Importance: Subclinical inflammatory demyelination and neurodegeneration often precede symptom onset in multiple sclerosis (MS).
Objective: To investigate the prevalence of brain magnetic resonance imaging (MRI) and subclinical abnormalities among asymptomatic individuals at risk for MS.
Design, setting, and participants: The Genes and Environment in Multiple Sclerosis (GEMS) project is a prospective cohort study of first-degree relatives of people with MS. Each participant's risk for MS was assessed using a weighted score (Genetic and Environmental Risk Score for Multiple Sclerosis Susceptibility [GERSMS]) comprising an individual's genetic burden and environmental exposures. The study dates were August 2012 to July 2015.
Main outcomes and measures: Participants in the top and bottom 10% of the risk distribution underwent standard and quantitative neurological examination, including disability status, visual, cognitive, motor, and sensory testing, as well as qualitative and quantitative neuroimaging with 3-T brain MRI and optical coherence tomography.
Results: This study included 100 participants at risk for MS, with 41 at higher risk (40 women [98%]) and 59 at lower risk (25 women [42%]), at a mean (SD) age of 35.1 (8.7) years. Given the unequal sex distribution between the 2 groups, the analyses were restricted to women (n = 65). When considering all measured outcomes, higher-risk women differed from lower-risk women (P = .01 by omnibus test). Detailed testing with a vibration sensitivity testing device in a subgroup of 47 women showed that higher-risk women exhibited significantly poorer vibration perception in the distal lower extremities (P = .008, adjusting for age, height, and testing date). Furthermore, 5 of 65 women (8%) (4 at higher risk and 1 at lower risk) met the primary neuroimaging outcome of having T2-weighted hyperintense brain lesions consistent with the 2010 McDonald MRI criteria for dissemination in space. A subset of participants harbor many different neuroimaging features associated with MS, including perivenous T2-weighted hyperintense lesions and focal leptomeningeal enhancement, consistent with the hypothesis that these individuals are at higher risk of developing clinical symptoms of MS than the general population.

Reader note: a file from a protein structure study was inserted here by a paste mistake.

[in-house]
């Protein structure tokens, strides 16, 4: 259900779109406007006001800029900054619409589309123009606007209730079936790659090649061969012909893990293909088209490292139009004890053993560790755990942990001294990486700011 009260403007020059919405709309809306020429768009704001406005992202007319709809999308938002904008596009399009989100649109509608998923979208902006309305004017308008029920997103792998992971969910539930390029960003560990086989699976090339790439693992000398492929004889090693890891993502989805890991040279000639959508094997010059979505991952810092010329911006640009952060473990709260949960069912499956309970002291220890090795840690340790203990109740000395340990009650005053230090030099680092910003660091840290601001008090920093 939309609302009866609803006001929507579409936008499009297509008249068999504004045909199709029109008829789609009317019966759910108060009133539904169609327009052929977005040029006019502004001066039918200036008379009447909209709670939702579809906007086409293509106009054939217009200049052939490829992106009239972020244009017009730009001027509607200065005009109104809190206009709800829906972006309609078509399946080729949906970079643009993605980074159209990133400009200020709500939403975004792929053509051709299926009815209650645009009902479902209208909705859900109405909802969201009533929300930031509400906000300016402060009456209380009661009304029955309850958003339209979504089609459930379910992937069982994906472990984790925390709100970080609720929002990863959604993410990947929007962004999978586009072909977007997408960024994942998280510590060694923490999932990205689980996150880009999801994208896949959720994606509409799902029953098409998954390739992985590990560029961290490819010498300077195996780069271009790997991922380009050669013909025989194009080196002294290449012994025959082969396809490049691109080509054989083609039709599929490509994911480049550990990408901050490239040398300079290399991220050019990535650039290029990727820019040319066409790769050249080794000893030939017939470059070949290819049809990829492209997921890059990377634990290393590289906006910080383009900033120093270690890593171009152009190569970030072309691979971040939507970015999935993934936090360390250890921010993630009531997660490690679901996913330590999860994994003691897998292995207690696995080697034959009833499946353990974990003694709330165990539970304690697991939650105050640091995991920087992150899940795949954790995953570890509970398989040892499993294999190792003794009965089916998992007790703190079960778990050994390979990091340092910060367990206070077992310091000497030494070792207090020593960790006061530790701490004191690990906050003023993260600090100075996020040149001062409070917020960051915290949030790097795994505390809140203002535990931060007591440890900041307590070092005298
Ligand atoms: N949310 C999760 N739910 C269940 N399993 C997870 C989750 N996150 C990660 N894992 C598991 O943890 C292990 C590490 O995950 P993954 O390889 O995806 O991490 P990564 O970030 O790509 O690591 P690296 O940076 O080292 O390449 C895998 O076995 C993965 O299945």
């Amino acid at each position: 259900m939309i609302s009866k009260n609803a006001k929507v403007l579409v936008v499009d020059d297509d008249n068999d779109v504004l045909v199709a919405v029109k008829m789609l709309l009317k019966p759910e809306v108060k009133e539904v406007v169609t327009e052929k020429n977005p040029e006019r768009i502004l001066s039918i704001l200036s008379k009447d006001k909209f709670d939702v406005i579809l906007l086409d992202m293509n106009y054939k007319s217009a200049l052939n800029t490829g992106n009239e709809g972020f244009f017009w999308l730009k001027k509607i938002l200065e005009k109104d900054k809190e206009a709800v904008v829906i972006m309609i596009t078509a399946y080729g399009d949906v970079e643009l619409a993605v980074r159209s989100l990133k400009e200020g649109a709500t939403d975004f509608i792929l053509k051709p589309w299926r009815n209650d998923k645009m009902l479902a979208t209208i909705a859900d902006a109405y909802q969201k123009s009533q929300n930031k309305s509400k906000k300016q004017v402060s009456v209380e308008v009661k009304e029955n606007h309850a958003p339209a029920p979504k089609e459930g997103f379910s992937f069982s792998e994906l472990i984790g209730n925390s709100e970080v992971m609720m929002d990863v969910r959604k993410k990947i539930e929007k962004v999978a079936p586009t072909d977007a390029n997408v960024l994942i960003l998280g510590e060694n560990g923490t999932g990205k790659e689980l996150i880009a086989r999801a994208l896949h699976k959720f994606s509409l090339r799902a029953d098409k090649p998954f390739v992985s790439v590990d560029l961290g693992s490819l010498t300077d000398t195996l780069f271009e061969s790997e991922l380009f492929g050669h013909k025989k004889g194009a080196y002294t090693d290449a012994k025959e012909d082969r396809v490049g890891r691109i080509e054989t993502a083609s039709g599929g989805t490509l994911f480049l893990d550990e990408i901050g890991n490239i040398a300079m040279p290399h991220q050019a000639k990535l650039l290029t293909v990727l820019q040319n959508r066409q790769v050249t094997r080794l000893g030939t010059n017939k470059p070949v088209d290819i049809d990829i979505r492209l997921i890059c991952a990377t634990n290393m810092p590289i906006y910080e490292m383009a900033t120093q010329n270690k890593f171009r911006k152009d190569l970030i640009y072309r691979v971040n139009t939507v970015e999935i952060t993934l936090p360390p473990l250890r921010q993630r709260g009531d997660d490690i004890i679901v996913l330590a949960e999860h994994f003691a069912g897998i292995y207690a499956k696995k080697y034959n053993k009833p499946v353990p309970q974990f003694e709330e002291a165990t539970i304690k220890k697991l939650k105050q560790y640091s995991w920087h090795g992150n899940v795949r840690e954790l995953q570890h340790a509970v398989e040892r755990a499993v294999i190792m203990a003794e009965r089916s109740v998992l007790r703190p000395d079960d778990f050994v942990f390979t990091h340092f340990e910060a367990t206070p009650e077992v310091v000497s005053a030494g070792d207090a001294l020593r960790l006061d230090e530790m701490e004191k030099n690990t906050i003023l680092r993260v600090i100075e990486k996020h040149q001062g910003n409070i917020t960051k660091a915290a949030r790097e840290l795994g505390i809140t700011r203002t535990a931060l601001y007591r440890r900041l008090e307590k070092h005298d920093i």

Conclusions and relevance: Higher-risk asymptomatic family members of patients with MS are more likely to have early subclinical manifestations of MS. These findings underscore the importance of early detection in high-risk individuals.
Trial registration: clinicaltrials.gov Identifier: NCT01353547.